Hybrid-Infrastructure - Mar 24, 2022

Almost here! Native Kerberos Support in Azure…

by Julian Waite

A periodic update of Azure based information, including releases, facts and resources in a condensed format

I have noticed in the Azure community, that there is a seemingly common desire for something that has been missing from Azure since its inception, and that is a Kerberos realm service in Azure Active Directory. A solution to support customers whilst they transition to modern authentication methods and re-develop their applications and processes. Native support for this function has been a long time coming and is a topic of conversation in wider circles than one would assume. Luckily, this wait now appears to be over…


Traditional Active Directory, in a traditional Windows Server environment, uses the NTLM and Kerberos protocols to provide authentication services and is a key component of security architecture in a domain. Kerberos authentication protocol is named after the mythical three-headed guardian dog of Hades, because the protocol has three different components and is used to make access secure. To simplify, the components consist of an application, the server and the domain controller which acts as third-party broker in the process, that issues tokens to access the application based on trust relationships.


Kerberos in its many iterations has been around and used for many years now, being originally conceived in the late 1970s. Azure Active Directory (AAD), however, uses modern identity services like OAuth, OpenID Connect and SAML, which work in a different way. They leverage newer technology and architecture and use a multi-tenant cloud identity service implemented completely differently to traditional Windows Server domains. It supports features like multifactor authentication and conditional access which are now becoming standard organisational cybersecurity requirements. With that in mind, the two are not compatible historically.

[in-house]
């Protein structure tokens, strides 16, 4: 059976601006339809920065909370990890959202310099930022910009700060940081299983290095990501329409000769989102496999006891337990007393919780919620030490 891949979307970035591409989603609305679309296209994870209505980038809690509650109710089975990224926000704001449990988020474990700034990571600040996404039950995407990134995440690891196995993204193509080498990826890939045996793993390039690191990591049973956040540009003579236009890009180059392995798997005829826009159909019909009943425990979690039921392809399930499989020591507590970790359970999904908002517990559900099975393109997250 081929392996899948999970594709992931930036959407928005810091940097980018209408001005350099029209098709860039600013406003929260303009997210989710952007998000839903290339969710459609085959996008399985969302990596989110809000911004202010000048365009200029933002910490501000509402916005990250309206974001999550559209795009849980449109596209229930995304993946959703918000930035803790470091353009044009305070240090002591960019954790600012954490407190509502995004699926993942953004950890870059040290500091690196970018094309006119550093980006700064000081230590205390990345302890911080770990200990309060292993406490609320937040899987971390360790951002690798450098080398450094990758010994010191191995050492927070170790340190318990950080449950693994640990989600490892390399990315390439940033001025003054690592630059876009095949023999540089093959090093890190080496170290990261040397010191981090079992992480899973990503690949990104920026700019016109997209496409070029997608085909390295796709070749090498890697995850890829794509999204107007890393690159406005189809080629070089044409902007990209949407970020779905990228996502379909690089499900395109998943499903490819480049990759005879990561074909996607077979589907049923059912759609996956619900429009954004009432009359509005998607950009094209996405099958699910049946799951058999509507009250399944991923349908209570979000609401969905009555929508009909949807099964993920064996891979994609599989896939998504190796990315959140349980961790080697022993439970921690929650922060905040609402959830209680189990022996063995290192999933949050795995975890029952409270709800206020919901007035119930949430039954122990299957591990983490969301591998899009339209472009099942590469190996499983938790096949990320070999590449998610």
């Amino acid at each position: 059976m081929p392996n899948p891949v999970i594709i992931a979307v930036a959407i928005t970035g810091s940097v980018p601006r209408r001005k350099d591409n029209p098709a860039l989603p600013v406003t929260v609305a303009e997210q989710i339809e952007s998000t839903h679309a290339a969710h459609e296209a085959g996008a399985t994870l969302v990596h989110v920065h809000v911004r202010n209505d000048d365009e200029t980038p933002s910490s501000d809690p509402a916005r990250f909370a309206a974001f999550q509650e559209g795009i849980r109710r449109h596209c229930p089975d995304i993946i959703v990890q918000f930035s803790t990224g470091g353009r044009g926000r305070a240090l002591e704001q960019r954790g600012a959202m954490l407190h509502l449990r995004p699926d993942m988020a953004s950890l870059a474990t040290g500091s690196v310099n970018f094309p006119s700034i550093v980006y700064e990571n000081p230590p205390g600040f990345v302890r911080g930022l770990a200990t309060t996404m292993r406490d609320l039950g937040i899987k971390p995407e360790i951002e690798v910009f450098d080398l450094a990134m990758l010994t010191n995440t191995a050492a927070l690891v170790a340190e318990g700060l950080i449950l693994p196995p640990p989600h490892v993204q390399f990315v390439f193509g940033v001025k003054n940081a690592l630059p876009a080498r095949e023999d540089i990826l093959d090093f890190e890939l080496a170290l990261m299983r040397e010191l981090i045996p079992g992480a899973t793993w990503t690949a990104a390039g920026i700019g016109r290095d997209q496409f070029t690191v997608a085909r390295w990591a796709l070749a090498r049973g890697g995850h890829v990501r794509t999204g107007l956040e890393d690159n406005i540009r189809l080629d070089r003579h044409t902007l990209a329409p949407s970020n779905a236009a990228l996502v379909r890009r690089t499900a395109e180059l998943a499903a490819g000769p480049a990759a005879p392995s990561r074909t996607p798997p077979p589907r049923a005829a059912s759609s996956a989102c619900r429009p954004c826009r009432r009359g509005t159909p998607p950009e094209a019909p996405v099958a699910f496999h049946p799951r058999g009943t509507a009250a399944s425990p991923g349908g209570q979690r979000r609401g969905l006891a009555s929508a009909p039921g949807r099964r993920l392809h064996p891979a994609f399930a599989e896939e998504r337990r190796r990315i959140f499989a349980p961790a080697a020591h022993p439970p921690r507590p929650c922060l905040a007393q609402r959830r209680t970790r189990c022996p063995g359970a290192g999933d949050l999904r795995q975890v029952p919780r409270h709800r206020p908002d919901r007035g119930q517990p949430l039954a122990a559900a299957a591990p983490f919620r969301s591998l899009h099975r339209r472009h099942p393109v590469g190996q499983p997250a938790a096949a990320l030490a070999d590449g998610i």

If you needed Kerberos authentication services in your Azure environment previously, you would need to either stand up a Windows Server Domain Controller as an IaaS VM, which could support extending your on-premises DC via a VPN, or you could use the managed Azure Active Domain Services service.


Kerberos Realms in Azure Active Directory is now in preview! Azure Active Directory can now be configured to be the issuer of Kerberos tickets, bringing 100% cloud authentication that step closer.

Just like Kerberos, three different components are required for this to work. In this example we will use Azure Virtual Desktop:


  • The VM - these need to be Azure AD joined and have their configuration changed. This needs to be Windows 10 release KB5007253 or above, Windows 11, or Server 2022.
  • The service that we're going to access – for example, Azure Files for FSLogix profiles in Azure Virtual Desktop (one of the first supported in preview).
  • An Azure Active Directory application, which is going to function as a service principle, so Azure AD can talk to the file share and complete the Kerberos authentication process.


User accounts need to be hybrid users meaning that they need to be synced from the traditional Active directory over to Azure Active Directory using Azure AD Connect. Admittedly, this doesn’t make the architecture 100% cloud-based yet, but development is certainly happening to move it that way in the future. There doesn’t however need to be any line of site for the client between traditional AD and the client, the service can be done solely through Azure Active Directory.


For Azure AD to do the brokering between the client and the service, both must be known to it, so there must be a record of each held. So, you would have the client that is AAD joined, but the storage account service must have representation in AAD as well. This is done as an app registration under the AAD tab within the portal.


Together with the storage account representation there must be a key created so that the storage account can share with AAD, to prove that they trust each other. This all works over port 443 Kerberos Proxy over the internet so has no issues with security.


Hopefully this is useful, however if you want to discuss anything regarding the Microsoft Azure Platform in more detail, please get in touch and we can arrange a call to discuss further.


Further information:

Written by

Julian Waite
Infrastructure Service Consultant


Share this page

This post was published on Mar 24, 2022.